China's State Cryptocurrency Will Not be Decentralized

Neil Dennis

China announced that its state-backed, central bank issued digital currency (CBDC) won't be decentralized and will only partially use a distributed ledger, causing doubts over whether it can be classed as a cryptocurrency.

China's CBDC will be established through a two-tier system: it will be issued by the People's Bank of China (PBoC), while the country's commercial banks will provide the second-tier service of transmission through the financial system.

Mu Changchun, deputy director of the PBoC, revealed the launch of the digital offering at last weekend's China Finance 40 event. He said:

This two-tier system is suitable for our national conditions. It can use existing resources to support and develop commercial banks and smoothly promote digital currency.

Not a Cryptocurrency

The digital asset will not act as cryptocurrency such as bitcoin or ether, however, as China has already made it clear that transactions will be monitored.

This has led to much criticism from crypto-enthusiasts who have expressed their views on social media. On Reddit, Derricksaurus said:

Isn't cryptocurrency by nature decentralized? Isn't that the allure and value of crypto? By "developing systems" I am assuming they are meaning "we want to control it" then isn't that just what we call currency? Or at best digital currency?

Another Reddit user calling themselves boatsaregreat said:

My only guess is that they want to make people stop using decentralized cryptos and the easiest way is to lure them to their own.

Libra Causes a Stir

China's CBDC project has been expedited by the announcement in the spring this year that Facebook was looking to launch the Libra cryptocurrency next year. The response by several central banks has been similar to China's: launch a national cryptocurrency to challenge Libra before it gains traction.

Indeed, governments and central banks are not the only institutions concerned over the possibility of a non-governmental entity issuing its own form of currency.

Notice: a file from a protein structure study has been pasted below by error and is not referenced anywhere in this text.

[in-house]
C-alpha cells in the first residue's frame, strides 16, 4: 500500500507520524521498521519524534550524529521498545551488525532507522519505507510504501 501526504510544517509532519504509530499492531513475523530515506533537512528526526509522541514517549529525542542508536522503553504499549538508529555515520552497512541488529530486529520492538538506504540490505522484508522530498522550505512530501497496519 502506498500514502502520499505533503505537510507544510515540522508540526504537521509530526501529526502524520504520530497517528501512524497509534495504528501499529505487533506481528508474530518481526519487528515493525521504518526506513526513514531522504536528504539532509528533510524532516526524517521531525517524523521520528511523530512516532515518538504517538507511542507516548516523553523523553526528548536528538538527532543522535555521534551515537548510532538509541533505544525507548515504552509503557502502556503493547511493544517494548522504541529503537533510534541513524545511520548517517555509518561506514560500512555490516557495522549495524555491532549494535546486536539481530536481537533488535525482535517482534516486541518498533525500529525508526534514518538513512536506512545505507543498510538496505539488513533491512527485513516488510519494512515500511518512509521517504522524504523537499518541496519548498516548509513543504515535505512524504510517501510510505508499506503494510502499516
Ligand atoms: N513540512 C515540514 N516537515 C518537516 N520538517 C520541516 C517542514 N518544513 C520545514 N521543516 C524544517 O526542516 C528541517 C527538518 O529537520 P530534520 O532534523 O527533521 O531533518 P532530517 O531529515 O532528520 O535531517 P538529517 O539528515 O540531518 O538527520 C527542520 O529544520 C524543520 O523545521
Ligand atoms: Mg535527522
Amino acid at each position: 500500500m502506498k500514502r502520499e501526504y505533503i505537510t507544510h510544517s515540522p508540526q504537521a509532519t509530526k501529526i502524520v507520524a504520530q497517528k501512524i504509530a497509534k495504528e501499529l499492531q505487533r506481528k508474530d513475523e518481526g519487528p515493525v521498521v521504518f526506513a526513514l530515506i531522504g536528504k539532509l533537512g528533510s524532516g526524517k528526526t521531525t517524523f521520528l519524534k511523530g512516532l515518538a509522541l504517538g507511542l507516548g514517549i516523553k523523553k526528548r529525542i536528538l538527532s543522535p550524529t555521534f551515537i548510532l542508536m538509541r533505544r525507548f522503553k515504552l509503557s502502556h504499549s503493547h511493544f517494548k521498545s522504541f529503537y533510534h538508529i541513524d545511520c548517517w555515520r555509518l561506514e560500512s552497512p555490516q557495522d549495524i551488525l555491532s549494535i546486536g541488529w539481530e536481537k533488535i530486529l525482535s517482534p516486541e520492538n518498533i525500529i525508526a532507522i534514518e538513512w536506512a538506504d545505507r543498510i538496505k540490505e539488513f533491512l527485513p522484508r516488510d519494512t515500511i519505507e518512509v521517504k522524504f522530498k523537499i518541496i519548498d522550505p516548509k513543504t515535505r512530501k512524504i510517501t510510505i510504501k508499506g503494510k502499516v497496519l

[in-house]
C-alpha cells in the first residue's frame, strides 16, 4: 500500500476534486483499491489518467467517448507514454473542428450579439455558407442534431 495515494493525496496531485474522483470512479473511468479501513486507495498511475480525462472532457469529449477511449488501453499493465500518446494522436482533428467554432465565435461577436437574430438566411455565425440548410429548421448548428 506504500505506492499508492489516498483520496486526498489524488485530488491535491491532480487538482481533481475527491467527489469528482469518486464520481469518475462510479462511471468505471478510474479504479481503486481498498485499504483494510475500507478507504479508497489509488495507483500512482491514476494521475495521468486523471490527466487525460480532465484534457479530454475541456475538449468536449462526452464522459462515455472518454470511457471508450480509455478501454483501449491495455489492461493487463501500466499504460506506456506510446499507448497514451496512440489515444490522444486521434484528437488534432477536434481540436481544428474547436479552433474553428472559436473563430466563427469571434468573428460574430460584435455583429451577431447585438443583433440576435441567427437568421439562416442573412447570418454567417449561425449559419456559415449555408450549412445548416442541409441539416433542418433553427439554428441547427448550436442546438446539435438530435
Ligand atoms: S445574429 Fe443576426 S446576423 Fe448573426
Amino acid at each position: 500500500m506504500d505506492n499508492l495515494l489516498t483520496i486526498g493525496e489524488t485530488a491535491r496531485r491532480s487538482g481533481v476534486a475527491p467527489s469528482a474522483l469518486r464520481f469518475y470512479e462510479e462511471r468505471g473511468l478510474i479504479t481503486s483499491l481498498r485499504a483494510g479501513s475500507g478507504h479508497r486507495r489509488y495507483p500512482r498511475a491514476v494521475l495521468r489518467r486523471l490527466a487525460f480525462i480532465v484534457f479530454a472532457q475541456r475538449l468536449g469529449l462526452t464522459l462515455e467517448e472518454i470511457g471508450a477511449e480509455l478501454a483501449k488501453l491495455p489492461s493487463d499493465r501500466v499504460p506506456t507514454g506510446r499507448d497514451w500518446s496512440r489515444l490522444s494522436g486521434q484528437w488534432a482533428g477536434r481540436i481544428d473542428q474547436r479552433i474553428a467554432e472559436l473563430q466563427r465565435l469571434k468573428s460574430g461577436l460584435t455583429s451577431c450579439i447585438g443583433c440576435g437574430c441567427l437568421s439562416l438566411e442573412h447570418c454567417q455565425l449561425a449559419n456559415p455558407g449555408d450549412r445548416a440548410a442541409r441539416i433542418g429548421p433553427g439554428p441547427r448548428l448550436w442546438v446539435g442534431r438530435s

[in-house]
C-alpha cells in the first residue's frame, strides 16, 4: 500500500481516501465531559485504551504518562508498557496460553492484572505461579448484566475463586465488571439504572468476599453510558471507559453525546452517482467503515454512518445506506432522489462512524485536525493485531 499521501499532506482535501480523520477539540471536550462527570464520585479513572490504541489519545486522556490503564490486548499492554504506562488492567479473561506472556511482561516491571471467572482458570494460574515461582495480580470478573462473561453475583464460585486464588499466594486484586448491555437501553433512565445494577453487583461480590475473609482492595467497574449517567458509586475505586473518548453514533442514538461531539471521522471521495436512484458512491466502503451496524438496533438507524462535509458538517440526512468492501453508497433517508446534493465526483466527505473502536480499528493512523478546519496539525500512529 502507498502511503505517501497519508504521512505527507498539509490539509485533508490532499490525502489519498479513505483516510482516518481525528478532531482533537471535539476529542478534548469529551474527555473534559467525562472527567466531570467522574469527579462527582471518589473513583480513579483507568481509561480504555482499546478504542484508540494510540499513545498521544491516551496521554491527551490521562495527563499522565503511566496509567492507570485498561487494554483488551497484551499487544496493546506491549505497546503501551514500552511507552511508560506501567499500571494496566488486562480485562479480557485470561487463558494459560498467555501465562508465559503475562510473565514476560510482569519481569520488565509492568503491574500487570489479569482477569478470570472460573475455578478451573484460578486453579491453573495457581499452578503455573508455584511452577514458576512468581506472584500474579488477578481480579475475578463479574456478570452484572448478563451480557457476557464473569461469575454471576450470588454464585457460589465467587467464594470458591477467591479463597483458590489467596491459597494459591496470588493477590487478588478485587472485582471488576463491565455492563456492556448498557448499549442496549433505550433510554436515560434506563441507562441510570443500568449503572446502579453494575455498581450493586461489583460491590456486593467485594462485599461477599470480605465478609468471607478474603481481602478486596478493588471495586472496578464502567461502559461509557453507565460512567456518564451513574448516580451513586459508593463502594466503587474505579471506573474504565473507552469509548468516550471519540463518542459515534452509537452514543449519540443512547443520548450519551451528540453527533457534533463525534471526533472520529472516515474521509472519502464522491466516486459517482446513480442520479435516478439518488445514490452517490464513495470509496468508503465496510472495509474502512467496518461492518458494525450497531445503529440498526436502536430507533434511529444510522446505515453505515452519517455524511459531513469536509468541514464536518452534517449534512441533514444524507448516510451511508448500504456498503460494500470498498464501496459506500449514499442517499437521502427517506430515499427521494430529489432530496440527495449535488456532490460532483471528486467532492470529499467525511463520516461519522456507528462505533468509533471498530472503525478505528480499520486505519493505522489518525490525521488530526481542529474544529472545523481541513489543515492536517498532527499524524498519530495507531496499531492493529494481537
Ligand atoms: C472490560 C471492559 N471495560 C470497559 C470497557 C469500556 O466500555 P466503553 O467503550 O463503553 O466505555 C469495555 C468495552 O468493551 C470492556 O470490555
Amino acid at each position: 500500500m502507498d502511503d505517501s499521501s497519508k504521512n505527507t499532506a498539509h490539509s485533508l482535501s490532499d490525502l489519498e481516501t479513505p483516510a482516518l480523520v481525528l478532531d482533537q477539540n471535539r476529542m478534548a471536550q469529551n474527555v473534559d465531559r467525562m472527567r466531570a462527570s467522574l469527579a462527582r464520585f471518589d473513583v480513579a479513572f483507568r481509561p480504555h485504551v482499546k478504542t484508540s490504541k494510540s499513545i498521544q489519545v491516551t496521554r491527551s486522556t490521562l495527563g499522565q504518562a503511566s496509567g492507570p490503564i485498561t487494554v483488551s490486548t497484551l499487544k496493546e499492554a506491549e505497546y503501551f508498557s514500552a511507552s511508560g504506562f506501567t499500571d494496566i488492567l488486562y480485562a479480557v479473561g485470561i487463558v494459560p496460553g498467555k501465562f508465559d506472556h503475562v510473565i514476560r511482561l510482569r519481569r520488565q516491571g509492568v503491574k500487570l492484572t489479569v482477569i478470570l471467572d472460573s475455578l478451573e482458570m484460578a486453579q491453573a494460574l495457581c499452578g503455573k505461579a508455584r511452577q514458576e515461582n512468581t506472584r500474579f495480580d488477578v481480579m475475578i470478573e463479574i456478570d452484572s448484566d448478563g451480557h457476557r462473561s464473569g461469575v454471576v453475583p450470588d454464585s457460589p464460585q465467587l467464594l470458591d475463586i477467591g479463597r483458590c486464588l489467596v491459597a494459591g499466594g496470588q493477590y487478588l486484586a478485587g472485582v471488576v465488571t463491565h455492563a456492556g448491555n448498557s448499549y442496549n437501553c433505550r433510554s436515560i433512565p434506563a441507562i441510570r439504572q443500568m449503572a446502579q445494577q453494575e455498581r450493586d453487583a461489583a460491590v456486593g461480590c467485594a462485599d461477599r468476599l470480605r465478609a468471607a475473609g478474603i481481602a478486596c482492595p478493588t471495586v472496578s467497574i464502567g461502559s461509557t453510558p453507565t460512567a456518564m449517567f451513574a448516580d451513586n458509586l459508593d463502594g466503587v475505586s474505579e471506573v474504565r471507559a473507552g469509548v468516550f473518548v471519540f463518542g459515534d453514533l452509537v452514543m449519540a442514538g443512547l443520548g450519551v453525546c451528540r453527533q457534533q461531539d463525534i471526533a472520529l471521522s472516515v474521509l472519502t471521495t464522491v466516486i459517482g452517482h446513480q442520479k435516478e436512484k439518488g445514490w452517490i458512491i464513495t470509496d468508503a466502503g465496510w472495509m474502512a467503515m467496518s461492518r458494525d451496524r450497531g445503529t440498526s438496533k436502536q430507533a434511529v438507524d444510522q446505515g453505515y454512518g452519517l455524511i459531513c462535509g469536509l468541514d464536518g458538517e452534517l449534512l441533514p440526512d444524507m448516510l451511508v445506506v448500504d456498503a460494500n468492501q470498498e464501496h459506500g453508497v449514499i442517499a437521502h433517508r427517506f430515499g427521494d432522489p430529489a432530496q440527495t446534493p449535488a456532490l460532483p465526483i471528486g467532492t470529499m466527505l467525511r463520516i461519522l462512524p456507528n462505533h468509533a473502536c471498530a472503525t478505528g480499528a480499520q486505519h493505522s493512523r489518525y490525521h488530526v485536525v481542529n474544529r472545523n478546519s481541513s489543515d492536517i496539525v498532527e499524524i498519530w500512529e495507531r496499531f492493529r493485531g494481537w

While governments are concerned about the possible impact on domestic currencies and central banks are worried about the implications for monetary policy - the commercial banking industry is perplexed about the possibility of its role in the financial system becoming diminished.

Nevertheless, China's broader aim for its cryptocurrency may be to help it circumvent some of the financial pressure it is coming under from US trade sanctions.

Argentina’s Smallest Currency Denomination Now Worth Only One Satoshi

Michael LaVere
  • Argentina's smallest currency denomination, the centavo, is now worth one satoshi.
  • The country is in the midst of a currency crisis, with the inflation rate reaching 50 percent. 

Argentina’s smallest unit of currency has slumped in value to now be worth the equivalent of one satoshi. 

The Centavo, which has been in circulation since 1854, has joined the Lebanese Lira and Vietnamese Dong in being the same value as the smallest denomination for bitcoin. 

The currency’s fall in value was noted by Argentinian Reddit user u/OneMoreJuan, who used the Centavo’s plight as an example to invest in bitcoin. Another user in the comments claimed that scrap material for the Centavo was now worth more than the coin itself.

Argentina is one of several South American countries to undergo hyperinflation and currency crisis in recent years, with the government defaulting on its loans a record nine times. The country entered its third year of recession prior to the start of the coronavirus pandemic, after undergoing an economic crisis that first began in 2018. 

According to a report by Bloomberg, Argentina’s inflation has outpaced expectations, with the current rate reaching roughly 50 percent. 

Argentinians have responded to the devalued fiat by turning to bitcoin and crypto-assets in droves. Data aggregator Coindance shows a significant spike in weekly LocalBitcoins volume for Argentinian customers since the start of the year, reaching as high as $70 million in May.

Featured Image Credit: Photo via Pixabay.com